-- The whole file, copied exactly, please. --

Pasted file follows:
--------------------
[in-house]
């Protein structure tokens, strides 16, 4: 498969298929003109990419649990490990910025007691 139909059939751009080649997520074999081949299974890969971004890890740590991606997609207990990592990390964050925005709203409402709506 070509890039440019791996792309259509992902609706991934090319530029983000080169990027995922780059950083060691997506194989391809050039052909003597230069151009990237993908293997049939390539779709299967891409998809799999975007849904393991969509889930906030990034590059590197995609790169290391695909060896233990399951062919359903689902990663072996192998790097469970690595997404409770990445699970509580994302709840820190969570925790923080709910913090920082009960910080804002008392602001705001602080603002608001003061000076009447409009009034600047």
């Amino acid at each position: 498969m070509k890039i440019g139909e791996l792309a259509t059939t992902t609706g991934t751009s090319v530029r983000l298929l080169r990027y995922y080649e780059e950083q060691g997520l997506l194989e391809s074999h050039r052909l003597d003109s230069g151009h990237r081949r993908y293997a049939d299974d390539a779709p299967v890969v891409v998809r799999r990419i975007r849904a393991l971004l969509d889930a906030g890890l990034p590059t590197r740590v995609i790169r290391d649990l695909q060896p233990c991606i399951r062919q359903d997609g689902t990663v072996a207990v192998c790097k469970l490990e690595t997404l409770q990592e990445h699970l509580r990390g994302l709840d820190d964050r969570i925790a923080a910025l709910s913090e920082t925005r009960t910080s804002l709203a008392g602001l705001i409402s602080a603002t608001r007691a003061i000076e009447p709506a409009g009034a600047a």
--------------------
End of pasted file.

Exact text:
[in-house]
């Protein structure tokens, strides 16, 4: 498969298929003109990419649990490990910025007691 139909059939751009080649997520074999081949299974890969971004890890740590991606997609207990990592990390964050925005709203409402709506 070509890039440019791996792309259509992902609706991934090319530029983000080169990027995922780059950083060691997506194989391809050039052909003597230069151009990237993908293997049939390539779709299967891409998809799999975007849904393991969509889930906030990034590059590197995609790169290391695909060896233990399951062919359903689902990663072996192998790097469970690595997404409770990445699970509580994302709840820190969570925790923080709910913090920082009960910080804002008392602001705001602080603002608001003061000076009447409009009034600047």
């Amino acid at each position: 498969m070509k890039i440019g139909e791996l792309a259509t059939t992902t609706g991934t751009s090319v530029r983000l298929l080169r990027y995922y080649e780059e950083q060691g997520l997506l194989e391809s074999h050039r052909l003597d003109s230069g151009h990237r081949r993908y293997a049939d299974d390539a779709p299967v890969v891409v998809r799999r990419i975007r849904a393991l971004l969509d889930a906030g890890l990034p590059t590197r740590v995609i790169r290391d649990l695909q060896p233990c991606i399951r062919q359903d997609g689902t990663v072996a207990v192998c790097k469970l490990e690595t997404l409770q990592e990445h699970l509580r990390g994302l709840d820190d964050r969570i925790a923080a910025l709910s913090e920082t925005r009960t910080s804002l709203a008392g602001l705001i409402s602080a603002t608001r007691a003061i000076e009447p709506a409009g009034a600047a």